Too much of a good thing.As You Like It, iv. 1.

Too much of one thing is good for nothing.Thales and Solon.

Too much painstaking speaks disease in one’s mind, as much as too little.Carlyle.

Too much rest is rust.Scott.

Too much rest itself becomes a pain.Homer.

Too much sensibility creates unhappiness; too much insensibility creates crime.Talleyrand.

Too much wit / Makes the world rotten.Tennyson.

Too surely, every setting day, / Some lost delight we mourn.Keble.

Too swift arrives as tardy as too slow.Romeo and Juliet, ii. 6.

Tooth of time.Meas. for Meas., v. 1.

Top and bottom teeth sometimes come into awkward collision.Chinese Proverb.

Torrens dicendi copia multis / Et sua mortifera est facundia—To many a torrent flow of speech and their own eloquence is fatal.Juvenal.

Toss’d on a sea of troubles, soul, my soul, / Thyself do thou control; / And to the weapons of advancing foes / A stubborn breast oppose.Archilochus.

Tot capita, tot sensus—So many heads, so many opinions.Terence.

Tot homines, quot sententiæ—So many men, so many minds.

Tot rami quot arbores—So many branches, so many trees.Motto.

Tota in minimis existit natura—The whole of nature exists in the very smallest things.Quoted by Emerson.

Totidem verbis—In so many words.

Toties quoties—As often, so often.

Toto cœlo—By the whole heavens; as wide as the poles asunder.

Totus in toto, et totus in qualibet parte—Whole in the whole, and whole in every part.Said of the human mind.

Totus mundus exercet histrioniam—All the world acts the player.

Touched by a loving heart, wakened by kindness, / Chords that were broken will vibrate once more.Mrs. van Alstyne.

Touching the Almighty, we cannot find him out.Bible.


Toujours en vedette—Always on the lookout.Motto of Frederick the Great.

Toujours perdrix—Always partridges.French.

“Toujours perdrix” is sickening.John Wagstaffe.

Toujours prêt—Always ready.

Toujours propice—Always propitious.Motto.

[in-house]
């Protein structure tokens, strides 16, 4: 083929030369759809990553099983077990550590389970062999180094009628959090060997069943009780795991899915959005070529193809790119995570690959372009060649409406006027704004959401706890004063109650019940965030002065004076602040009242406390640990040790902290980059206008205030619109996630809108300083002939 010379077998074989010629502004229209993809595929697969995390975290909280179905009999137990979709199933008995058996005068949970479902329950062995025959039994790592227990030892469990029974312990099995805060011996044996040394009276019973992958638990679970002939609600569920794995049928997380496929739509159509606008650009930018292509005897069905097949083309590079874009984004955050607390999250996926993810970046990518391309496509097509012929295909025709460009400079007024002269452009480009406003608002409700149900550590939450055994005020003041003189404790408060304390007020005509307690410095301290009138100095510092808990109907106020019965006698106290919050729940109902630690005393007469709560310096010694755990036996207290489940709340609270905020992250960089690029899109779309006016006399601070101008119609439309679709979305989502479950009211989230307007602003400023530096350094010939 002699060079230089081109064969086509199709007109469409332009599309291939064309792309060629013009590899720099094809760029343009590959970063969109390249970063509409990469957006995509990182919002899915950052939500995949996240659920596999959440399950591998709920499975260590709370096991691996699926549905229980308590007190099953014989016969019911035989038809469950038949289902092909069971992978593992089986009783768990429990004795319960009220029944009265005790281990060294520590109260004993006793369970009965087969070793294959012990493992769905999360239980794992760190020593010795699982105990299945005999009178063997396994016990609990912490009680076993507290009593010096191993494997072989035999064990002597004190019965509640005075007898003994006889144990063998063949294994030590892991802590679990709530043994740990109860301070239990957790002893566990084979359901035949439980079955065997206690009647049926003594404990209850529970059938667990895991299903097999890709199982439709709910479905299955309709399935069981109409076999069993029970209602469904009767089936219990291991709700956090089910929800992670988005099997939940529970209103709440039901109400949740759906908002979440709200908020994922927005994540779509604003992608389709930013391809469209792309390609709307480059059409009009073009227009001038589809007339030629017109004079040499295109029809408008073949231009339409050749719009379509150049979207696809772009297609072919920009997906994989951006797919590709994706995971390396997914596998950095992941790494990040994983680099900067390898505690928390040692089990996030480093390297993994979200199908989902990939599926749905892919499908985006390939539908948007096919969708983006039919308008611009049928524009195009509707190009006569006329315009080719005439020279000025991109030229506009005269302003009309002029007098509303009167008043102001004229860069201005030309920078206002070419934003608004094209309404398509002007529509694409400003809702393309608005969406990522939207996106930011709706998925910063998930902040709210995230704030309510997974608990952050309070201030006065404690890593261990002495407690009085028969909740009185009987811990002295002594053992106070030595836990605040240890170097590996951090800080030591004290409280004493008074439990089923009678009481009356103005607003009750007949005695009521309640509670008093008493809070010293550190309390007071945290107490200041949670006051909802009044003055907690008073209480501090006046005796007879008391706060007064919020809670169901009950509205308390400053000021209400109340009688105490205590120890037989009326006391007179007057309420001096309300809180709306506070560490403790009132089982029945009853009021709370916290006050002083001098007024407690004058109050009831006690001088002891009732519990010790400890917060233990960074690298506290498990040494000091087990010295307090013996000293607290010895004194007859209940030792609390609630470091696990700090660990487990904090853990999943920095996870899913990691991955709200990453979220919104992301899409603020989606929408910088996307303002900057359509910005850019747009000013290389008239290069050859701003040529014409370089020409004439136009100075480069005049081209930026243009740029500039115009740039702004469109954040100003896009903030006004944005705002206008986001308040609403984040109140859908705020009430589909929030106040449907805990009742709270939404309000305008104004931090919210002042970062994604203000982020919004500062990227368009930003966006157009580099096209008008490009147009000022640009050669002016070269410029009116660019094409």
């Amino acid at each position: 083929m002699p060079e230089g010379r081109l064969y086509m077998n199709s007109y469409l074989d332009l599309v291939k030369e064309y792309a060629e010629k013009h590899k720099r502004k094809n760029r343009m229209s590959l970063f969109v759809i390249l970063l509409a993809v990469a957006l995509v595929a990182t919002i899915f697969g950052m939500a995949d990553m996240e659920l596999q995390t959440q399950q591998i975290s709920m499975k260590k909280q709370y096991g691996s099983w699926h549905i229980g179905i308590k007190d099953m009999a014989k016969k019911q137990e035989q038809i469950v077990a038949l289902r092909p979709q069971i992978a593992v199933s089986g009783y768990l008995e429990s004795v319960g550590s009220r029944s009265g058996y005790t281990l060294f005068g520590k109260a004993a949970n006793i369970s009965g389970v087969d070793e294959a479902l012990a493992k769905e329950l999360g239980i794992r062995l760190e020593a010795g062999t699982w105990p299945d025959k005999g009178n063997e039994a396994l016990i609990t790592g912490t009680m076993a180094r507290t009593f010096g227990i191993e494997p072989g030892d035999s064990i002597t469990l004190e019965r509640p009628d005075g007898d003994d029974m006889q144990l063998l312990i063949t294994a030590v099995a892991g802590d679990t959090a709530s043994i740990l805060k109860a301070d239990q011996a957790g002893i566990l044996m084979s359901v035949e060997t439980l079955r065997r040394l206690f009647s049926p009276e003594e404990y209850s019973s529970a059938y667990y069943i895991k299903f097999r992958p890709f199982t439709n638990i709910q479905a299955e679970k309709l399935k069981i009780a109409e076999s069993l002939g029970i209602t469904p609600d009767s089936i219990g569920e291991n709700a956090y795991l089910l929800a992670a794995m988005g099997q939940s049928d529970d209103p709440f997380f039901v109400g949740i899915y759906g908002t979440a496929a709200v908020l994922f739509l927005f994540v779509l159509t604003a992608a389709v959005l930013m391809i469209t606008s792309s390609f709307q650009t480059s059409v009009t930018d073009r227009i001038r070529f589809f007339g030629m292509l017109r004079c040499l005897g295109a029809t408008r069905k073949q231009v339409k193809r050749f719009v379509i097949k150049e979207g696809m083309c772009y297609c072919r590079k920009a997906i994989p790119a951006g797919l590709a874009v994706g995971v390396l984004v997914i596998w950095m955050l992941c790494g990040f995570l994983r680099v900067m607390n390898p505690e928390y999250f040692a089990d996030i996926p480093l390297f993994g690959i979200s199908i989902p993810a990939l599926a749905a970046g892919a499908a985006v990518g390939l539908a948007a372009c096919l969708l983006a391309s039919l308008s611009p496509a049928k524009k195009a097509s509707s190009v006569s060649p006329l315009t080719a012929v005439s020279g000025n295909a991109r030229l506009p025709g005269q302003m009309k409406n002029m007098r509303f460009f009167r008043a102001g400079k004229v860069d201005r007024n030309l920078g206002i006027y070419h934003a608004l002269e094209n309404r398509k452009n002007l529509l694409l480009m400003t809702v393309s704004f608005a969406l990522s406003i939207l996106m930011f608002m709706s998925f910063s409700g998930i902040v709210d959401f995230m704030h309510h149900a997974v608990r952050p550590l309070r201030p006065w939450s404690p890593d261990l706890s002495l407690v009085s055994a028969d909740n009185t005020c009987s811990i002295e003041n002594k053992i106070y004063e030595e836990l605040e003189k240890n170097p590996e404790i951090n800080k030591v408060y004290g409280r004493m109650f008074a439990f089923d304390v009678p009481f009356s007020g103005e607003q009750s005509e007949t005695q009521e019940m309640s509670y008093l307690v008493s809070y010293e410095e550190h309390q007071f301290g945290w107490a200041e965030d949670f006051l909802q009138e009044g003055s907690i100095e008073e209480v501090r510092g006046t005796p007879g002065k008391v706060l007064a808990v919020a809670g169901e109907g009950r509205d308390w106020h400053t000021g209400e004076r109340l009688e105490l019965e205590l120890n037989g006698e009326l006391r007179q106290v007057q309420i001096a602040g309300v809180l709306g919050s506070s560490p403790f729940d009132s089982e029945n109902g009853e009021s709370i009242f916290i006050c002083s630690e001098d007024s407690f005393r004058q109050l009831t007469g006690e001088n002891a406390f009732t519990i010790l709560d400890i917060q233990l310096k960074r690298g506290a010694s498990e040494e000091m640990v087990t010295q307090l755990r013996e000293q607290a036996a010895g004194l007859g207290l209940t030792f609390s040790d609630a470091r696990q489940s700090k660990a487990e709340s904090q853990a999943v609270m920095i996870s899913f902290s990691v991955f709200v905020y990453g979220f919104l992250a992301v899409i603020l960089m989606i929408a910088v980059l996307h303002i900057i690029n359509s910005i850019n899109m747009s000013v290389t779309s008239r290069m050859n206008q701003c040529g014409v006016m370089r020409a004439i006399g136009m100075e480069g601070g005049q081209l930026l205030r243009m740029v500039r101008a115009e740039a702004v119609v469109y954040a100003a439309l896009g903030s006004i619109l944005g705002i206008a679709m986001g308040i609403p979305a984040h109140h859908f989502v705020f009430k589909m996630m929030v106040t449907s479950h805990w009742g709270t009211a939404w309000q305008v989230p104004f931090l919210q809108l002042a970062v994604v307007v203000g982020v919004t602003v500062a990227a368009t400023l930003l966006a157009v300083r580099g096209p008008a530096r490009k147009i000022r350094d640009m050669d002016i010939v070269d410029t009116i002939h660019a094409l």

Toujours tout droit, Dieu t’aidera!—Always straightforward, and God will help you!Motto.

Tour d’adresse—A trick of sleight of hand.French.

Tour de force—A feat of strength or skill.French.

Tourner autour du pot—To beat about the bush.French.

Tourner casaque—To change sides; become a turncoat.Proverb.

Tous frais faits—All charges paid.French.

Tous les genres sont bons hors le genre ennuyeux—All kinds are good except the kind that bores you.Voltaire.

Tous les hommes sont foux, et malgré tous leurs soins, / Ne diffèrent entr’eux, que du plus ou du moins—All men are fools, and notwithstanding all their care, they differ but in degree.Boileau.

Tous les méchants sont buveurs d’eau; / C’est bien prouvé par le déluge—All the wicked are water-drinkers; this the deluge proves.


Tout bien ou rien—All or nothing.Motto.

Tout chemin mène à Rome—Every road leads to Rome.

Tout d’en haut—All from above.Motto.

Tout doit tendre au bon sens: mais pour y parvenir / Le chemin est glissant et pénible a tenir—Everything ought to lead to good sense; but in order to attain to it, the road is slippery and difficult to walk in.Boileau.

Tout éloge imposteur blesse une âme sincère—Praise undeservedly bestowed wounds an honest heart.Boileau.

Tout est contradiction chez nous: la France, à parler sérieusement, est le royaume de l’esprit et de la sottise, de l’industrie et de la paresse, de la philosophie et du fanatisme, de la gaieté et du pédantisme, des loix et des abus, de bon goût et de l’impertinence—With us all is inconsistency. France, seriously speaking, is the country of wit and folly, of industry and idleness, of philosophy and fanaticism, of gaiety and pedantry, laws and their abuses, good taste and impertinence.Voltaire.